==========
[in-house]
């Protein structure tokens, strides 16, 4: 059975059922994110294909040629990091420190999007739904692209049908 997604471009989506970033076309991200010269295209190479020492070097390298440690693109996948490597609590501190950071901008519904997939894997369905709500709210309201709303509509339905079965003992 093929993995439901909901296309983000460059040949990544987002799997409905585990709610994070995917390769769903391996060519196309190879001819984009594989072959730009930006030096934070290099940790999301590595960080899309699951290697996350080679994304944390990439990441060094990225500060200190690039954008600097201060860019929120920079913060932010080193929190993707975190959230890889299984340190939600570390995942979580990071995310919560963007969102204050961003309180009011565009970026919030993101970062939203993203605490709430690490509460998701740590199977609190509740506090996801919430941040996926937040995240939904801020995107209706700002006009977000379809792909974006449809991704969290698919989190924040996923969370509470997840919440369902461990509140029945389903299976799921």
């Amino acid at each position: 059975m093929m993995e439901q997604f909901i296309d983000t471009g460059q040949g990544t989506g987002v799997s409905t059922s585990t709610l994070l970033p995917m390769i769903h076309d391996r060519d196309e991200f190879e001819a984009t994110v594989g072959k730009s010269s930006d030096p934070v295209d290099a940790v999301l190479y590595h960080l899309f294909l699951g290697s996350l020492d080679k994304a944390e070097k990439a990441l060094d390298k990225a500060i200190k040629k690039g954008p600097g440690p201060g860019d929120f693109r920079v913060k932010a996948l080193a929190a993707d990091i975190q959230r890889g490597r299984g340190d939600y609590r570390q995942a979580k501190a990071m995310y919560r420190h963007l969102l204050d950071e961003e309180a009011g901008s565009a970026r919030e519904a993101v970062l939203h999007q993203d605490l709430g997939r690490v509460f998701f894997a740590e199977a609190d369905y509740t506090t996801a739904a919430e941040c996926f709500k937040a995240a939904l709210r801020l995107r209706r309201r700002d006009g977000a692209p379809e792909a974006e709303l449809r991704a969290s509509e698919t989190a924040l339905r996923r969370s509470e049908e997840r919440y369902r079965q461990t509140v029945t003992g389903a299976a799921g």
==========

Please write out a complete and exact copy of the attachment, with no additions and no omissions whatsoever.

[in-house]
């Protein structure tokens, strides 16, 4: 059975059922994110294909040629990091420190999007739904692209049908 997604471009989506970033076309991200010269295209190479020492070097390298440690693109996948490597609590501190950071901008519904997939894997369905709500709210309201709303509509339905079965003992 093929993995439901909901296309983000460059040949990544987002799997409905585990709610994070995917390769769903391996060519196309190879001819984009594989072959730009930006030096934070290099940790999301590595960080899309699951290697996350080679994304944390990439990441060094990225500060200190690039954008600097201060860019929120920079913060932010080193929190993707975190959230890889299984340190939600570390995942979580990071995310919560963007969102204050961003309180009011565009970026919030993101970062939203993203605490709430690490509460998701740590199977609190509740506090996801919430941040996926937040995240939904801020995107209706700002006009977000379809792909974006449809991704969290698919989190924040996923969370509470997840919440369902461990509140029945389903299976799921």
């Amino acid at each position: 059975m093929m993995e439901q997604f909901i296309d983000t471009g460059q040949g990544t989506g987002v799997s409905t059922s585990t709610l994070l970033p995917m390769i769903h076309d391996r060519d196309e991200f190879e001819a984009t994110v594989g072959k730009s010269s930006d030096p934070v295209d290099a940790v999301l190479y590595h960080l899309f294909l699951g290697s996350l020492d080679k994304a944390e070097k990439a990441l060094d390298k990225a500060i200190k040629k690039g954008p600097g440690p201060g860019d929120f693109r920079v913060k932010a996948l080193a929190a993707d990091i975190q959230r890889g490597r299984g340190d939600y609590r570390q995942a979580k501190a990071m995310y919560r420190h963007l969102l204050d950071e961003e309180a009011g901008s565009a970026r919030e519904a993101v970062l939203h999007q993203d605490l709430g997939r690490v509460f998701f894997a740590e199977a609190d369905y509740t506090t996801a739904a919430e941040c996926f709500k937040a995240a939904l709210r801020l995107r209706r309201r700002d006009g977000a692209p379809e792909a974006e709303l449809r991704a969290s509509e698919t989190a924040l339905r996923r969370s509470e049908e997840r919440y369902r079965q461990t509140v029945t003992g389903a299976a799921g």